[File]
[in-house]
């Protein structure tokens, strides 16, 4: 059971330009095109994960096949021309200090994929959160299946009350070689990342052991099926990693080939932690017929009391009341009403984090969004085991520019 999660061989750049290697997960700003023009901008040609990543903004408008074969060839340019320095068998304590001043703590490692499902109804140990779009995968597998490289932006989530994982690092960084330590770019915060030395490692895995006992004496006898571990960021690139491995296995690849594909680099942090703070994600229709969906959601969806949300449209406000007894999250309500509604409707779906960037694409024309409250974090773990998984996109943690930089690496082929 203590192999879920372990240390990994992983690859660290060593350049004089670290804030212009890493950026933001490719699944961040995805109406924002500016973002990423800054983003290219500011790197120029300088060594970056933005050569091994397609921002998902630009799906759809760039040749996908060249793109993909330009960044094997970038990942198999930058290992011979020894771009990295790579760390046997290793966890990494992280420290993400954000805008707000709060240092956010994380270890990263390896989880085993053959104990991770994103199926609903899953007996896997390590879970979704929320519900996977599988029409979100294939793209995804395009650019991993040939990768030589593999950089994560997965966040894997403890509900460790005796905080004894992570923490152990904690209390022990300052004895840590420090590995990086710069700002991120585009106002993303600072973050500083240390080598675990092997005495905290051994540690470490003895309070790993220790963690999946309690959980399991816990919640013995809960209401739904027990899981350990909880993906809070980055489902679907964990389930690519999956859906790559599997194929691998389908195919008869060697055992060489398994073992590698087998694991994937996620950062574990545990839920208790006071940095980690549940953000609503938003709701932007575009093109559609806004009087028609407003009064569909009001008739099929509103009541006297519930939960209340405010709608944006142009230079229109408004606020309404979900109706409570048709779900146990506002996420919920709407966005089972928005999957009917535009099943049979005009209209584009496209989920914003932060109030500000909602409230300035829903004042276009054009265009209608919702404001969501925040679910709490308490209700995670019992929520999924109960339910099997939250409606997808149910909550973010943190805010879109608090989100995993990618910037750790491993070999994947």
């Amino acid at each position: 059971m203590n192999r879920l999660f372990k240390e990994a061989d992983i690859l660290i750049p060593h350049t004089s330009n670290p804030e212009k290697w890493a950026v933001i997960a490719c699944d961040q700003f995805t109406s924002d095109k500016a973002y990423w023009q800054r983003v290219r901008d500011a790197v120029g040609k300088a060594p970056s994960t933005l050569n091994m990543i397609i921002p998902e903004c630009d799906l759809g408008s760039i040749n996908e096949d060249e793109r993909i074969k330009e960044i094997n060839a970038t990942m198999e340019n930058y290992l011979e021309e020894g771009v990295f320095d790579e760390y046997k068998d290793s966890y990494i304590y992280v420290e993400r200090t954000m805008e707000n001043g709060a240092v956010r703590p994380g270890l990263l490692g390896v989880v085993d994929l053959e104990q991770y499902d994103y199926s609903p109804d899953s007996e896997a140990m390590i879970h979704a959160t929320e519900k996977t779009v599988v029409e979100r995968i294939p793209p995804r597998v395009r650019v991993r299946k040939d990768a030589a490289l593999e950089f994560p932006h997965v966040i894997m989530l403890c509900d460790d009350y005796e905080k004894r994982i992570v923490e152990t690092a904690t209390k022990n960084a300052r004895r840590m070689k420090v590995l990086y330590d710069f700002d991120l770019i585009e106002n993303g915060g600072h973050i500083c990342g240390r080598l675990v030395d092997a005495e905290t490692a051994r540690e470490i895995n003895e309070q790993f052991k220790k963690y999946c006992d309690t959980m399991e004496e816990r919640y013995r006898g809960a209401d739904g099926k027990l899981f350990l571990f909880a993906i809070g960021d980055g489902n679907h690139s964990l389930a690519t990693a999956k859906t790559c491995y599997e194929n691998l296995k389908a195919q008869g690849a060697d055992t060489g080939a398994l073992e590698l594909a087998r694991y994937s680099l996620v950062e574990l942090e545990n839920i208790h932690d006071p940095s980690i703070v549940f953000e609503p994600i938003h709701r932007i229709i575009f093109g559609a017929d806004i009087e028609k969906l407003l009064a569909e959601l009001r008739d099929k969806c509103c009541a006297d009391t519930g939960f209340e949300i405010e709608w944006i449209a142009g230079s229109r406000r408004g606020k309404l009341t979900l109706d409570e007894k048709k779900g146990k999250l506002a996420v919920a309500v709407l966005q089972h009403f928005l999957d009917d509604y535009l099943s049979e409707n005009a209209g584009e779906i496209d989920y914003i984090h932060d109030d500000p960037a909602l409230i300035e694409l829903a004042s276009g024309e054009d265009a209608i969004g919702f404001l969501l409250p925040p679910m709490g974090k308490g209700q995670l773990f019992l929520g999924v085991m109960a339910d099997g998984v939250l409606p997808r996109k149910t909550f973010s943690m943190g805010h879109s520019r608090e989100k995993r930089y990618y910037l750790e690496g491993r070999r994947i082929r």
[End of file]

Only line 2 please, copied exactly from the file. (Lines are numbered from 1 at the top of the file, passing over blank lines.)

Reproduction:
């Protein structure tokens, strides 16, 4: 059971330009095109994960096949021309200090994929959160299946009350070689990342052991099926990693080939932690017929009391009341009403984090969004085991520019 999660061989750049290697997960700003023009901008040609990543903004408008074969060839340019320095068998304590001043703590490692499902109804140990779009995968597998490289932006989530994982690092960084330590770019915060030395490692895995006992004496006898571990960021690139491995296995690849594909680099942090703070994600229709969906959601969806949300449209406000007894999250309500509604409707779906960037694409024309409250974090773990998984996109943690930089690496082929 203590192999879920372990240390990994992983690859660290060593350049004089670290804030212009890493950026933001490719699944961040995805109406924002500016973002990423800054983003290219500011790197120029300088060594970056933005050569091994397609921002998902630009799906759809760039040749996908060249793109993909330009960044094997970038990942198999930058290992011979020894771009990295790579760390046997290793966890990494992280420290993400954000805008707000709060240092956010994380270890990263390896989880085993053959104990991770994103199926609903899953007996896997390590879970979704929320519900996977599988029409979100294939793209995804395009650019991993040939990768030589593999950089994560997965966040894997403890509900460790005796905080004894992570923490152990904690209390022990300052004895840590420090590995990086710069700002991120585009106002993303600072973050500083240390080598675990092997005495905290051994540690470490003895309070790993220790963690999946309690959980399991816990919640013995809960209401739904027990899981350990909880993906809070980055489902679907964990389930690519999956859906790559599997194929691998389908195919008869060697055992060489398994073992590698087998694991994937996620950062574990545990839920208790006071940095980690549940953000609503938003709701932007575009093109559609806004009087028609407003009064569909009001008739099929509103009541006297519930939960209340405010709608944006142009230079229109408004606020309404979900109706409570048709779900146990506002996420919920709407966005089972928005999957009917535009099943049979005009209209584009496209989920914003932060109030500000909602409230300035829903004042276009054009265009209608919702404001969501925040679910709490308490209700995670019992929520999924109960339910099997939250409606997808149910909550973010943190805010879109608090989100995993990618910037750790491993070999994947």